The dilemma of past and present

Long-time readers of the paper will have noticed many changes over the years – first and foremost the increase in size, which of course allowed not only for more content, but more varied content.

December 6, 2012 13:58
3 minute read.
PM Netanyahu reading 'The Jerusalem Post' [file]

PM Netanyahu reading 'The Jerusalem Post' 370. (photo credit: Marc Israel Sellem)


Dear Reader,
As you can imagine, more people are reading The Jerusalem Post than ever before. Nevertheless, traditional business models are no longer sustainable and high-quality publications, like ours, are being forced to look for new ways to keep going. Unlike many other news organizations, we have not put up a paywall. We want to keep our journalism open and accessible and be able to keep providing you with news and analyses from the frontlines of Israel, the Middle East and the Jewish World.

As one of our loyal readers, we ask you to be our partner.

For $5 a month you will receive access to the following:

  • A user experience almost completely free of ads
  • Access to our Premium Section
  • Content from the award-winning Jerusalem Report and our monthly magazine to learn Hebrew - Ivrit
  • A brand new ePaper featuring the daily newspaper as it appears in print in Israel

Help us grow and continue telling Israel’s story to the world.

Thank you,

Ronit Hasin-Hochman, CEO, Jerusalem Post Group
Yaakov Katz, Editor-in-Chief


THE DILEMMA in editing an 80th anniversary supplement of a newspaper is whether to delve entirely into the past or to focus on the present and the future. This supplement aimed towards striking a happy medium between the two options.

Journalists, because their names appear for many years in a particular publication, achieve some modicum of fame, but unlike film stars and pop singers, their lives generally remain private. Readers, though familiar with the name of a favorite reporter or feature writer, know little if anything about the person behind the byline.

Be the first to know - Join our Facebook page.

To a small extent, this lacuna is rectified in this supplement in that Alexander Zvielli, The Jerusalem Post’s senior archivist, tells his own story, weaving it in with the history of the paper.

He probably holds the record for being the oldest employee in Israel, and the longest employed at the one enterprise.

Zvielli knew very little English when he began working for The Palestine Post, but for some years now his copy has barely needed editing.

Retired journalist Abraham Rabinovich and Sarah Honig both came to the paper in the 1960s – he a seasoned reporter, and she a fresh faced student just starting out on her career.

He retired after 30 years; she’s still going strong, and both their stories appear in the supplement.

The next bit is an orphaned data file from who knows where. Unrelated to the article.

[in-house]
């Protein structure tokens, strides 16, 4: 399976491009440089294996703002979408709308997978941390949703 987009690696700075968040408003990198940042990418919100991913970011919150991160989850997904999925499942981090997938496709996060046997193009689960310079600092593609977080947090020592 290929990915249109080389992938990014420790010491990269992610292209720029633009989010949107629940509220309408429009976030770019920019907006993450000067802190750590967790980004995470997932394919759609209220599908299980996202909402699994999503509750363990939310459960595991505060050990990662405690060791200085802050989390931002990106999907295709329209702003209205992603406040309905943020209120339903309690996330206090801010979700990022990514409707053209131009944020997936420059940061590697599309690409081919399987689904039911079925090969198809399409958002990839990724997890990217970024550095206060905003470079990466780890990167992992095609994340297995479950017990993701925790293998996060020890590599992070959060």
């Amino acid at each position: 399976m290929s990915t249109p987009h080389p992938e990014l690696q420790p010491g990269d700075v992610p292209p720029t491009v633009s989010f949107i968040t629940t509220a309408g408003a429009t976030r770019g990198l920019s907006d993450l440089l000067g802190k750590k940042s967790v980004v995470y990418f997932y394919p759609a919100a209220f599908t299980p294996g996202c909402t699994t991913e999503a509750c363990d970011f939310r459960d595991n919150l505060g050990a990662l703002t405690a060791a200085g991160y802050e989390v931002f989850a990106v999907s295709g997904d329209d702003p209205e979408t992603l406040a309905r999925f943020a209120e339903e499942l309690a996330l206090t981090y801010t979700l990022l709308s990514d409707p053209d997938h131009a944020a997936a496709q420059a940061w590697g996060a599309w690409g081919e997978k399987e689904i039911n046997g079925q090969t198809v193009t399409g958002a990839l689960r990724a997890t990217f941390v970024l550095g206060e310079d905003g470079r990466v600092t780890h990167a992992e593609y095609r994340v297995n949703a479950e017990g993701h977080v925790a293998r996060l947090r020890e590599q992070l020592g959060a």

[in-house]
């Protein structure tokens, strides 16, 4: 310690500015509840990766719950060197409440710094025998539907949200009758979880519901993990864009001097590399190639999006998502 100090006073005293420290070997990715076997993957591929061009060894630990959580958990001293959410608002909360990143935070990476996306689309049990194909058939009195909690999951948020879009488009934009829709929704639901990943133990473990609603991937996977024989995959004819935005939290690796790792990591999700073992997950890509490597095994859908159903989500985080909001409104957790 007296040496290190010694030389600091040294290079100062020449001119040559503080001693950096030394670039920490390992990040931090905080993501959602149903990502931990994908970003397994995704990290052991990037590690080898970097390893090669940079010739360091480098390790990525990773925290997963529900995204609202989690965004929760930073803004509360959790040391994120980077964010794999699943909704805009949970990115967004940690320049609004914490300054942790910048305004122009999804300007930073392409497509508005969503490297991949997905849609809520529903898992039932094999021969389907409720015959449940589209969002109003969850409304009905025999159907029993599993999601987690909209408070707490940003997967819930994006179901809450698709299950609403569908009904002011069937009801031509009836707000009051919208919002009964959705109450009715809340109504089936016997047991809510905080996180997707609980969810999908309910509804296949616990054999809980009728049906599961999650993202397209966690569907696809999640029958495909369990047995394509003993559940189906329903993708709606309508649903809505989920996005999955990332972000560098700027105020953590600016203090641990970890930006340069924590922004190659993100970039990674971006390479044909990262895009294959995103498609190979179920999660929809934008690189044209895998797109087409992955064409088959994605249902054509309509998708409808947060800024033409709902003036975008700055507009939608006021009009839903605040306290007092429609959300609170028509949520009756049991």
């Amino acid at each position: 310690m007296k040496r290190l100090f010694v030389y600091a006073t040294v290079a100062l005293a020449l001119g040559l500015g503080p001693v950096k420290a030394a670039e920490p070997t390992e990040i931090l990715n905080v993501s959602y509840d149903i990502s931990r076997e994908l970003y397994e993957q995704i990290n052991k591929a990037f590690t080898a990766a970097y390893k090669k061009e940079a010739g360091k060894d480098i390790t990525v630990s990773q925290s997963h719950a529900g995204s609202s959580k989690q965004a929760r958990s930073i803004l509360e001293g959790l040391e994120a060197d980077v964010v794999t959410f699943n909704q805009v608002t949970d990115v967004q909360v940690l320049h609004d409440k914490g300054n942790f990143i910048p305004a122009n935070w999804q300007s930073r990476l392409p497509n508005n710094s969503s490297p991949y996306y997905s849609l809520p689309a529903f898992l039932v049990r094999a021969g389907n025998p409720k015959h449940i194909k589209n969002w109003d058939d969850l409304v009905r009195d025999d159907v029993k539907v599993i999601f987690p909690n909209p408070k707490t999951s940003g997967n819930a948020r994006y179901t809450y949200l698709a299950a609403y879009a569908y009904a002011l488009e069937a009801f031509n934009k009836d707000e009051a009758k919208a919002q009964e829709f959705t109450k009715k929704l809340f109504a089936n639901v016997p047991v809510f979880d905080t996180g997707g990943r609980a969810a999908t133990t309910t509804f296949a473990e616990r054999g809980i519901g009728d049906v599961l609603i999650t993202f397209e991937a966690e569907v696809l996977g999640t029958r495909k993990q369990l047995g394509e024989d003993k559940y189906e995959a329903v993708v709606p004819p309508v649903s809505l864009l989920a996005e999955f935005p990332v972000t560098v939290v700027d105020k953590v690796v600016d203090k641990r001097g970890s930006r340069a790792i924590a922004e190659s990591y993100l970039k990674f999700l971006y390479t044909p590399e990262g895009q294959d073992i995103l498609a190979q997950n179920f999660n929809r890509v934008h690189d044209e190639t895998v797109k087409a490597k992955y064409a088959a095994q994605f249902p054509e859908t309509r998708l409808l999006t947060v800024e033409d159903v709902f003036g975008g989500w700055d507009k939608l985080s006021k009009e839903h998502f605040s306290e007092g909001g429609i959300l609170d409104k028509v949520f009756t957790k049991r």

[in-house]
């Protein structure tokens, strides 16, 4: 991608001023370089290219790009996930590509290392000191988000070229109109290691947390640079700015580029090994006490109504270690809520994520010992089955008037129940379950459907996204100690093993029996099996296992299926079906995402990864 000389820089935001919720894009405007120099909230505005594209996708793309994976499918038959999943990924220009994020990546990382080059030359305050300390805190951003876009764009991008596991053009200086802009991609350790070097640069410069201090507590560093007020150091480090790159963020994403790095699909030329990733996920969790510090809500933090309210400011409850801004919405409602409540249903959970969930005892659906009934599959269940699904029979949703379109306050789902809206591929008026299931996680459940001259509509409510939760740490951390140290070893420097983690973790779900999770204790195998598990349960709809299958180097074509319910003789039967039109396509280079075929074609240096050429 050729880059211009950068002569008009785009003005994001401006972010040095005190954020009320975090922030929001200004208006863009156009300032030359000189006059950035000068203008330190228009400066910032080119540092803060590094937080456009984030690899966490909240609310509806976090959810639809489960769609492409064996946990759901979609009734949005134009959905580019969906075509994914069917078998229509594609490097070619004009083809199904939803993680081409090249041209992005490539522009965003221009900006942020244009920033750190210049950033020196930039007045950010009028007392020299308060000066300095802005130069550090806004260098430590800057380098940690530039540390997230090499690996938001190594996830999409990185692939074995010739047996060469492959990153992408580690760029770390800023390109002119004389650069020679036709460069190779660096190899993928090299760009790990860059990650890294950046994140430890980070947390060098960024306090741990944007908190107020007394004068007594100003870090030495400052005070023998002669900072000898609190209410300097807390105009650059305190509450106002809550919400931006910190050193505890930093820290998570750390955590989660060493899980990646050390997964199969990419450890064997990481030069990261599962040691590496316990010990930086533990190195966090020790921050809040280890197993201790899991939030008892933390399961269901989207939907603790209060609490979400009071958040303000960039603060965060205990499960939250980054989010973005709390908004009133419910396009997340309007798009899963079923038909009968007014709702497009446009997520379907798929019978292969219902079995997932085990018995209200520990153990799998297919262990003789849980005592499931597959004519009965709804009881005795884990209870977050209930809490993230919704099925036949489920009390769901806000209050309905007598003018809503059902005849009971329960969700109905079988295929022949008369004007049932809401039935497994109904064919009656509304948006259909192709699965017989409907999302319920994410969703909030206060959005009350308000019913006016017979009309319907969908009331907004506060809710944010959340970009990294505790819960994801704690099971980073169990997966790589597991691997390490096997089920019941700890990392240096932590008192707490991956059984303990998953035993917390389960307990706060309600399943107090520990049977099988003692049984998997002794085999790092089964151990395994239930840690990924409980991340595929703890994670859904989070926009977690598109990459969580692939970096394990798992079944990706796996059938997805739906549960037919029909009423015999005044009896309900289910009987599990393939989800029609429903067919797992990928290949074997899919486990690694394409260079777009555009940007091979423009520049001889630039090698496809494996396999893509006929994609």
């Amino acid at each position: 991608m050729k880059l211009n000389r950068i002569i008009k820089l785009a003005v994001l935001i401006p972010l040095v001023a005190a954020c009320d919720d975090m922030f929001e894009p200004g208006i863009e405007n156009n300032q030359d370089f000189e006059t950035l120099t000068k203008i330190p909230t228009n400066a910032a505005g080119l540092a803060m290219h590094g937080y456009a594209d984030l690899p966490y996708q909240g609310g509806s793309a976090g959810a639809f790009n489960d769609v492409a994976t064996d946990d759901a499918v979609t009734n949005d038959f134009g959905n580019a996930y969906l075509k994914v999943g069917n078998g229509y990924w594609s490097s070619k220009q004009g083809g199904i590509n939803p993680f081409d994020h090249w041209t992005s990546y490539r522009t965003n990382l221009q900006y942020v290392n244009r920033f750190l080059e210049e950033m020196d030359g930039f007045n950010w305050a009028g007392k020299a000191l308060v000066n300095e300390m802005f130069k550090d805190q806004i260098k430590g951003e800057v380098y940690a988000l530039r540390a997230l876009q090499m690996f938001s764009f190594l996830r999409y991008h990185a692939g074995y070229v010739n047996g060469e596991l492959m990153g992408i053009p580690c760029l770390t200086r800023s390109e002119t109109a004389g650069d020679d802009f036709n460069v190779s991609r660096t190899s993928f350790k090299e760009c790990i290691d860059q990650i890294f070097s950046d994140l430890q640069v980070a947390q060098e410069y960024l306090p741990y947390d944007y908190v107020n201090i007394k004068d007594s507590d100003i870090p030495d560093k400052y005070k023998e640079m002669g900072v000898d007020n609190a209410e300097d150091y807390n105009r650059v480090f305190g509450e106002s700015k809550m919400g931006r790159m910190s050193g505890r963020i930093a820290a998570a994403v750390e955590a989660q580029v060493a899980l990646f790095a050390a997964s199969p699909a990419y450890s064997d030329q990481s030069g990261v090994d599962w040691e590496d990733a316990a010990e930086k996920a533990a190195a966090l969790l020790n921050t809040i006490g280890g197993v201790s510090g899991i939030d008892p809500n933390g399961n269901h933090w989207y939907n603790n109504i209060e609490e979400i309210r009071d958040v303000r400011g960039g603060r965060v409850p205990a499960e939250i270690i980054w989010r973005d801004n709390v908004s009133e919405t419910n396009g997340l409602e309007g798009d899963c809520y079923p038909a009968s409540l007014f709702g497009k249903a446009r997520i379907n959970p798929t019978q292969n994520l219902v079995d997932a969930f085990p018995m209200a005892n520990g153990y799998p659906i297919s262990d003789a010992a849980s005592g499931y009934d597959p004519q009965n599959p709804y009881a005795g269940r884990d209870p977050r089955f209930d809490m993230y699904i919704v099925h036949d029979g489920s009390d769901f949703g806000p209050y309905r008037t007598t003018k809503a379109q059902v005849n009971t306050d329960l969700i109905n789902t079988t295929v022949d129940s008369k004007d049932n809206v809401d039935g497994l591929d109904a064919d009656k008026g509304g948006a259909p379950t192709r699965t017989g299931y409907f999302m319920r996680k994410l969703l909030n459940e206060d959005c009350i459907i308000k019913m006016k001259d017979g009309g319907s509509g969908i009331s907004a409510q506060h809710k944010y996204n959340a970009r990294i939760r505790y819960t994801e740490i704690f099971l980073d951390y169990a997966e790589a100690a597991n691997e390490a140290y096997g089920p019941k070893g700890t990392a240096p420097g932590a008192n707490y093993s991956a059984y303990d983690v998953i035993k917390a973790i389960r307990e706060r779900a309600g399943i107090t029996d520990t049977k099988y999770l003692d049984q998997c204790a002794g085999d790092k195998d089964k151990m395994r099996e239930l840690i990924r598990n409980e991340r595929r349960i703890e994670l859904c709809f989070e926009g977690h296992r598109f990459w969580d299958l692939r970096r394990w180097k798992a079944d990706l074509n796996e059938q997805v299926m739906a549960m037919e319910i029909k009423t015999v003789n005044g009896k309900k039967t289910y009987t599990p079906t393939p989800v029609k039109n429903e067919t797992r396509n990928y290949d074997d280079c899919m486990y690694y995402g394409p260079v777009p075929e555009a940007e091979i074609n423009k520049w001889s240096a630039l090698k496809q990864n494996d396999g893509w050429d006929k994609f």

Health and Science editor Judy Siegel-Itzkovich began working at the Post in 1973 and tells an interesting tale of how she got her job.

The Jerusalem Post once maintained offices in Jerusalem, Tel Aviv and Haifa, and so there are interviews with prominent personalities from all three cities – each working in completely different fields.

According to Wikipedia, President Shimon Peres is currently the world’s oldest de jure head of state. As such, it was important to interview him for this publication, especially in view of the fact that Peres represents walking history whereas Zvielli chronicles history on a regular basis and reminds readers of the highs and lows in Israel’s development.

Yaakov Kirschen, better known by the title of his famous cartoon series Dry Bones, will on January 1 celebrate the 40th anniversary of his becoming a cartoonist at The Jerusalem Post, so it was certainly appropriate to include his story as well.

Moving fast forward, we could not ignore issues like Iran, the general political scene or Israel’s hi-tech and economic achievements.

For sports enthusiasts who are looking forward to next year’s Maccabiah Games which open in Jerusalem, there are some nostalgic photographs, plus a reminder that this year, 2012, marks the 80th anniversary not only of The Jerusalem Post but also of the Maccabiah Games.

Long-time readers of the paper will have noticed many changes over the years – first and foremost the increase in size, which of course allowed not only for more content, but more varied content.

Then there was the change from British spelling to American spelling, which in the days of the typewriter caused a lot of anguish to reporters and feature writers who had been educated in the British style. With computers it’s a lot easier, because most PCs these days include a program that features not only American spelling but also American grammatical forms as distinct from British.

Modern technology has now made it possible to read The Jerusalem Post anywhere at any time on a PC, laptop, tablet or smart phone, and to catch up with news as it’s happening. Editor- in-Chief Steve Linde and Managing Editor of Elana Kirsh have dealt with this aspect in their introductory columns.

This is also an opportunity to thank so many colleagues at The Jerusalem Post for pitching in over and above their regular duties to make this publication what is hopefully a good read.

Join Jerusalem Post Premium Plus now for just $5 and upgrade your experience with an ads-free website and exclusive content. Click here>>

Related Content

Supreme Court President Asher Grunis
August 28, 2014
Grapevine: September significance